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Title: Investigating the Impact of Sequential Cross - Cultural Training on the Level of Sociocultural and Psychological Adjustment of Expatriate Managers
Authors: Papademetriou, Christos
Supervisors: Hammer, Nikolaus
Beck, Vanessa
Award date: 2-Dec-2015
Presented at: University of Leicester
Abstract: Recent research argues that sequential forms of Cross-Cultural Training (CCT), offered pre-departure CCT as well as post-arrival CCT are more advantageous than non-sequential CCT. This study examines the impact of sequential CCT upon the level of sociocultural and psychological adjustment of expatriate managers. This thesis also targets to fill the gap in the literature about the effectiveness of sequential CCT. A mixed methods methodology was adopted, more specifically an Explanatory Sequential Mixed Methods Design which included a quantitative survey followed by qualitative interviews of Greek expatriate managers assigned in overseas assignments. The quantitative data and their analysis gave a general understanding of the impact of sequential CCT upon the levels of sociocultural and psychological adjustment while the qualitative data, by exploring expatriates’ assessments, offered more depth to the research and explained the quantitative results. Unexpectedly but significantly, both quantitative and qualitative results showed that sequential CCT has no any significant impact upon the sociocultural and psychological adjustment of the expatriate managers. However, the qualitative findings indicated that CCT has helped the expatriate managers in their sociocultural and psychological adjustment, regardless of whether it was sequential or not. Furthermore, the findings underline the importance of the timing of CCT and not its sequentiality. Overall, the findings of the research suggest that the effectiveness of the CCT depends both on its content and on its delivery time. Propositions refer to the delivery time and the appropriate content of CCT in enhancing sociocultural and psychological adjustment of the expatriate managers.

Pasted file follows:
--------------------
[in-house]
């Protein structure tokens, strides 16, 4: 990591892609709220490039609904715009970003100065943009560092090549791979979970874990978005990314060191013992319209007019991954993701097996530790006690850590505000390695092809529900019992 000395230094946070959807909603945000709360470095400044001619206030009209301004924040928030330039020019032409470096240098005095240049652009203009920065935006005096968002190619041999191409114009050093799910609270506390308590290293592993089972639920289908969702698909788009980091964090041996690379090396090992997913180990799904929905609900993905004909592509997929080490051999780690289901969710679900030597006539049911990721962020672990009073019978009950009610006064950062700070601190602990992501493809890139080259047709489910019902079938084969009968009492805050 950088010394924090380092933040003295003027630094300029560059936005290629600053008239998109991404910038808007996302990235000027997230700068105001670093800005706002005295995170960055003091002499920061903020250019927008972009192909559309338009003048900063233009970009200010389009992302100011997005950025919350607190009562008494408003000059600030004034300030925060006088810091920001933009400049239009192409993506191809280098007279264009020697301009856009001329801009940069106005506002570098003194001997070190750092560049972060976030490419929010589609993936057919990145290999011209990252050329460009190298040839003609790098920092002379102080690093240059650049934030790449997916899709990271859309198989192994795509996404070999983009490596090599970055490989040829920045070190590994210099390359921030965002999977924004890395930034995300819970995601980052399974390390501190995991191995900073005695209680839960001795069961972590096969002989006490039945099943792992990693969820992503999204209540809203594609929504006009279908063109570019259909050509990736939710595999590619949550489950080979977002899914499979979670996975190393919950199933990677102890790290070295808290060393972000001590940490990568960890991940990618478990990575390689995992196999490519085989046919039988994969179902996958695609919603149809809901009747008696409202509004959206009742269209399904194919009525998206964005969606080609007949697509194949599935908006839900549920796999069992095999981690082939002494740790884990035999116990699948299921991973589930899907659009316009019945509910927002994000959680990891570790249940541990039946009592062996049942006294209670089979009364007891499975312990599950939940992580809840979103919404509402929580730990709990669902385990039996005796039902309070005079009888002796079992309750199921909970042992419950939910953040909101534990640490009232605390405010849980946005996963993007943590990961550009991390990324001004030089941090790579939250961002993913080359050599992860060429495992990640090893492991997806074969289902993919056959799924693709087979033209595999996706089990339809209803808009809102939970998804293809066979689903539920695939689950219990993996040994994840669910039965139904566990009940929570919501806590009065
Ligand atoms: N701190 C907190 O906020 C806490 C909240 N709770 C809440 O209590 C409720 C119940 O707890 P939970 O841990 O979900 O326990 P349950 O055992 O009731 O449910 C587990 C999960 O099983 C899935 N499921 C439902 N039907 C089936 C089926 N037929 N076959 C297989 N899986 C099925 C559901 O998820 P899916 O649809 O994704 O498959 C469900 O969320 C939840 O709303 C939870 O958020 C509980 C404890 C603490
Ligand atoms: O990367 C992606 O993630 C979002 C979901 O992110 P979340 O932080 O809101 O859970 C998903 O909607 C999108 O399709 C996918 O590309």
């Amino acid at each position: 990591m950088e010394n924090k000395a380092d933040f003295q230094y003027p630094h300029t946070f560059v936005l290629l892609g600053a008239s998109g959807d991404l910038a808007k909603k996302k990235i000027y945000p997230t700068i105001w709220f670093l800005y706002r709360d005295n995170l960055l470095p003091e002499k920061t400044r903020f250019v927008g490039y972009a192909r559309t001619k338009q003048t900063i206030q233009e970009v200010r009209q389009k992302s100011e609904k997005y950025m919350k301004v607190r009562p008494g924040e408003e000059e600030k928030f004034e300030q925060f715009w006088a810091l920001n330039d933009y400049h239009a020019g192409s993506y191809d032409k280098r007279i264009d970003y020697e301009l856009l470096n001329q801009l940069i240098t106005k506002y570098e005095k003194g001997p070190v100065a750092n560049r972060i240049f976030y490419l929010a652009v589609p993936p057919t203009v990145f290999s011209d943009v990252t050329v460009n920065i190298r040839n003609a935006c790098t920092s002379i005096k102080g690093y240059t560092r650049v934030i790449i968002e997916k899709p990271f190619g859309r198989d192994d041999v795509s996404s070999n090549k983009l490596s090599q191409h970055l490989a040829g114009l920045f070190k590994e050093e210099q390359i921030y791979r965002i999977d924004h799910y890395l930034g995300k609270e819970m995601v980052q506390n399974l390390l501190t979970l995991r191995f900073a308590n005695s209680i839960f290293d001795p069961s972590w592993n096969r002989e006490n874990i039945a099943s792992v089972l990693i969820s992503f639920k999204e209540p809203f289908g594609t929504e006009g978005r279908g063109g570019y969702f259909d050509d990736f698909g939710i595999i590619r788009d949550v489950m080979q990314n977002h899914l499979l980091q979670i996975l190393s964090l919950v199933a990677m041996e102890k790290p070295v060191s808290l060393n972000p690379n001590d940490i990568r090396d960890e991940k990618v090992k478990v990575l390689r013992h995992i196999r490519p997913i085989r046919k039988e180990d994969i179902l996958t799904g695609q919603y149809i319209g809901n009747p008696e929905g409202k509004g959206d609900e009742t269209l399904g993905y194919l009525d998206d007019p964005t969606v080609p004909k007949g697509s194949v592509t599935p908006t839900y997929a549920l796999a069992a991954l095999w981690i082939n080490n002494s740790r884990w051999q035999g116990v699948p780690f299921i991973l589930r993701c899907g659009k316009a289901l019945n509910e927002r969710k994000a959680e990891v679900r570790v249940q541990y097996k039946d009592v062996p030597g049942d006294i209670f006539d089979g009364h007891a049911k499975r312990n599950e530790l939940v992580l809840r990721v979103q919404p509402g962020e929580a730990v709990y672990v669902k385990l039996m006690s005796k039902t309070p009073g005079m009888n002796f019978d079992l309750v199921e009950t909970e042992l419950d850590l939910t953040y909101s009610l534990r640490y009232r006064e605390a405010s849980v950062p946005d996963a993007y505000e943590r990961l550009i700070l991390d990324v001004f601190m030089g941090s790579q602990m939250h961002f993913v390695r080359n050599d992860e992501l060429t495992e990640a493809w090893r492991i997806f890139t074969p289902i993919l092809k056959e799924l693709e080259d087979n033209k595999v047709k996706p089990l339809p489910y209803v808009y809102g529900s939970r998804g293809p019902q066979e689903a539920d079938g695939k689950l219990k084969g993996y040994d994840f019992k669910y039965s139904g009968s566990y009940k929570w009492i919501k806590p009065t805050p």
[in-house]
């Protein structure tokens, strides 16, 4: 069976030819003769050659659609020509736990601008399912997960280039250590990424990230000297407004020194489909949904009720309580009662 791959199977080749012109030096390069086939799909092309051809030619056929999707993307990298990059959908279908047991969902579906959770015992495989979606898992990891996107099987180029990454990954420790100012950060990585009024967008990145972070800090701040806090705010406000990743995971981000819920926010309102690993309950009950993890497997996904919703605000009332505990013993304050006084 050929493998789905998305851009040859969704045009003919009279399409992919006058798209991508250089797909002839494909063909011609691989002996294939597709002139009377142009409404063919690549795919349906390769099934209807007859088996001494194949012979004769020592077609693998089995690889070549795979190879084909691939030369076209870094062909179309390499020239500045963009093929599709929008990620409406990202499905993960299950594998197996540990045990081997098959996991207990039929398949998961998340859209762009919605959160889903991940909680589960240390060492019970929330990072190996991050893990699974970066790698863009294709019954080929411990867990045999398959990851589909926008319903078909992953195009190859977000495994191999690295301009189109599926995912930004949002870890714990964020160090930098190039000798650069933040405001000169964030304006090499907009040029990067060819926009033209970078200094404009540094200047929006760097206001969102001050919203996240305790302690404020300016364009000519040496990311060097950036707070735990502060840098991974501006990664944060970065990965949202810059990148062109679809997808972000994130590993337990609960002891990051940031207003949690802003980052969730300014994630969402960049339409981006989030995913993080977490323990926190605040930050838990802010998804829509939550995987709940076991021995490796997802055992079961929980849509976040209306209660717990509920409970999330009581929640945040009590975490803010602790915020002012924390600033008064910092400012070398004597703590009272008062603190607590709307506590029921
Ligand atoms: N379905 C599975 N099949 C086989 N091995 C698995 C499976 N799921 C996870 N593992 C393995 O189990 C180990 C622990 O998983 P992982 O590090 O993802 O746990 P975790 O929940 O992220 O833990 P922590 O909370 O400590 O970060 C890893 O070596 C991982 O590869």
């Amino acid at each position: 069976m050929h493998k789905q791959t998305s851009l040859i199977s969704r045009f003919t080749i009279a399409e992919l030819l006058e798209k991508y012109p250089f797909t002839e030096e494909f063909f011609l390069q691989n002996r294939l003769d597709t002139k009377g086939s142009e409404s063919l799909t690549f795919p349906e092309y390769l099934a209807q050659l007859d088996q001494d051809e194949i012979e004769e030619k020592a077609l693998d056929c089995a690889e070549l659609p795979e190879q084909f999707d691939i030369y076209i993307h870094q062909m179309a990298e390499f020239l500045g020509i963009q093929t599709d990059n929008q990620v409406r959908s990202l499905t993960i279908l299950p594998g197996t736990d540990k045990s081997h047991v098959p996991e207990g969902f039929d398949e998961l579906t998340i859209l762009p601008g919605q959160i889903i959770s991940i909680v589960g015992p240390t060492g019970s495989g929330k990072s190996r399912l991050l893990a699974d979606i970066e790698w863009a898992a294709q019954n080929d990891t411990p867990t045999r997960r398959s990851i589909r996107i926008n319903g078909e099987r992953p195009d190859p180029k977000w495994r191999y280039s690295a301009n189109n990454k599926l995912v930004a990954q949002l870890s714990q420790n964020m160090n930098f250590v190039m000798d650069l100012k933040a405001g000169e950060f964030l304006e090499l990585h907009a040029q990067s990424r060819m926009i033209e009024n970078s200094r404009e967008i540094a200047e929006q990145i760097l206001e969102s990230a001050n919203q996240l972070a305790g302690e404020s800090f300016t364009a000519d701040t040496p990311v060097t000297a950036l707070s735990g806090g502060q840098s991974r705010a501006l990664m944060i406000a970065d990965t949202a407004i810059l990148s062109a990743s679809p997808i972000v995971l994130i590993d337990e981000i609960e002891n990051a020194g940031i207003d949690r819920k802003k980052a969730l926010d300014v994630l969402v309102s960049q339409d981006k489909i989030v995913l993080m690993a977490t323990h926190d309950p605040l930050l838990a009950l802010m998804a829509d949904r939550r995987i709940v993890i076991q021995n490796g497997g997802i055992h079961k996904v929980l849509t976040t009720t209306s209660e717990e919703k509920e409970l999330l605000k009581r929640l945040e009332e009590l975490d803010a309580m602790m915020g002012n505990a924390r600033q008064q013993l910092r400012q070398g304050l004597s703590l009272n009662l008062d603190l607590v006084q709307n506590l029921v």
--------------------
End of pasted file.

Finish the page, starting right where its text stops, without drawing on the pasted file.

Type: Thesis
Level: Doctoral
Qualification: PhD
Rights: Copyright © the author. All rights reserved.
Appears in Collections:Theses, School of Management
Leicester Theses

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